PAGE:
It all began for me many years ago with a pile of Happy Families cards, I reckon; with Mr Bun, the Baker and his lovely wife Mrs Bun and their two children, Master Bun and Miss Bun. Or there’s Mr Plant, the Gardener and the Plant wife and the Plant kids. From playing endless games of Happy Families on a soaking summer holiday with the rain paradiddling on the caravan roof, the young reader (in this case, me) learns about the way that the name of a fictional character can influence the way they behave. In other words, there’s not much point being a baker called Mr Plant, and in further words, nominative determinism.
Ah, I love nominative determinism! In straightforward terms, it means that the name you’re given can mysteriously have a profound influence on the job you do, so that if you’re born Frank Leake you’ll probably end up becoming a plumber. Nobody has ever proved that it works in real life, but it can certainly work in fiction. Remember The Good Life, where the green character played by the late Richard Briers was called Tom Good? Of course the name helped the pun in the title to resonate, but I’m sure that Tom Good was meant to be good. His name defined him, and because he was fictional his name manipulated our reaction to the things he did.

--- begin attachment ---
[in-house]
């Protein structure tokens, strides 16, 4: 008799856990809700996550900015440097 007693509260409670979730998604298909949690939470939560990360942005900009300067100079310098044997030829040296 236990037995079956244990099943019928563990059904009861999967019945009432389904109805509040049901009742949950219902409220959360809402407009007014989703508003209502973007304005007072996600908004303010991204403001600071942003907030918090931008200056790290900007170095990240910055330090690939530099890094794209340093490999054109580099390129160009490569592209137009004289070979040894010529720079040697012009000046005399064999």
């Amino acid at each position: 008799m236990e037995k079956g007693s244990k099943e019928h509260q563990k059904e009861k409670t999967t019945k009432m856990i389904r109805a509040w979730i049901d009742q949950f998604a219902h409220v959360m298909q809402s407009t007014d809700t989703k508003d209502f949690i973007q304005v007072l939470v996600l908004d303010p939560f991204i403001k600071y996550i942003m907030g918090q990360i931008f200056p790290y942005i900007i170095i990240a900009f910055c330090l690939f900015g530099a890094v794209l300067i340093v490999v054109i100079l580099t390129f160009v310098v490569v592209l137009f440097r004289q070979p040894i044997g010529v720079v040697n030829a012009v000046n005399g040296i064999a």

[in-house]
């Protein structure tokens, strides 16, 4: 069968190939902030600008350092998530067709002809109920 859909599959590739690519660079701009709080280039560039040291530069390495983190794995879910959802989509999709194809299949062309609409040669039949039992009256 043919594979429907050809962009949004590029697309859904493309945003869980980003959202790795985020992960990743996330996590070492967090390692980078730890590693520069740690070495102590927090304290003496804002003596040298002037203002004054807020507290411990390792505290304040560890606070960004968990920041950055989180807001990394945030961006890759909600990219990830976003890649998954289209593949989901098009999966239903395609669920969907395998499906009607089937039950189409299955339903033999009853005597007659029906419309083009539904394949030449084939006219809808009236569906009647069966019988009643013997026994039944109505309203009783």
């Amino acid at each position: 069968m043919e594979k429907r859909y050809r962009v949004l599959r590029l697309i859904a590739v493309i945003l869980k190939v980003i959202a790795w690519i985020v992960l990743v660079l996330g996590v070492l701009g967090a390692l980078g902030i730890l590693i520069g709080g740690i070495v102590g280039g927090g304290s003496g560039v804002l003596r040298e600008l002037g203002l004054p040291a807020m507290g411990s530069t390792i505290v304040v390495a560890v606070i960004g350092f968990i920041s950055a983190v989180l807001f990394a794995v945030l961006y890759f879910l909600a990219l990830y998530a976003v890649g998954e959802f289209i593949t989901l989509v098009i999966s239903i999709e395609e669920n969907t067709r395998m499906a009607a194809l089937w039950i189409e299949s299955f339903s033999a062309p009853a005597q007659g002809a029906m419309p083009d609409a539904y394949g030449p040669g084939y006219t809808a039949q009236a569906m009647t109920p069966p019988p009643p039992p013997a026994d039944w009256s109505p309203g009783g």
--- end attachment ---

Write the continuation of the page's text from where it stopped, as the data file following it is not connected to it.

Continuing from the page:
If you’re born Frank Leake you’ll probably end up becoming a plumber
I’ve been thinking a lot about this, and perhaps nominative determinism in fiction began with Pilgrim’s Progress with the characters that the main protagonist Christian meets being called things like Pliable and Stubborn, their names doing exactly what they say on the tin; then I think the high point of this kind of nomenclature was in 17th century restoration comedy with characters called Sir John Brute or Mr Constant or Mr Heartfree, and the probably apocryphal (well, I can’t find her anywhere) Mistress Goodbody.
Fiction for young people is the kind of area where you’ll most often find this kind of naming, and the Mr Men and Little Miss books by Roger Hargreaves are nominative determinism to the nth degree, with Mr Bump and Little Miss Sunshine being unlikely to become window cleaners or purveyors of bad news respectively.
So where does that leave the writer, like me, who is constantly creating new people to put in stories or plays but who wants to be a bit more subtle than calling a fictional robber Charlie Crook or a nervous girl Betty Blush because these days I like to think we’re a little more sophisticated than we were in John Bunyan’s time? There’s no point calling a character who delivers pints of semi-skimmed Ian McMilkbottle but I could call him Ian McWhite because, well, milk is white. That works for me. Just about.
It’s not as easy as it looks, this nominative determinism! Happy Families, anyone?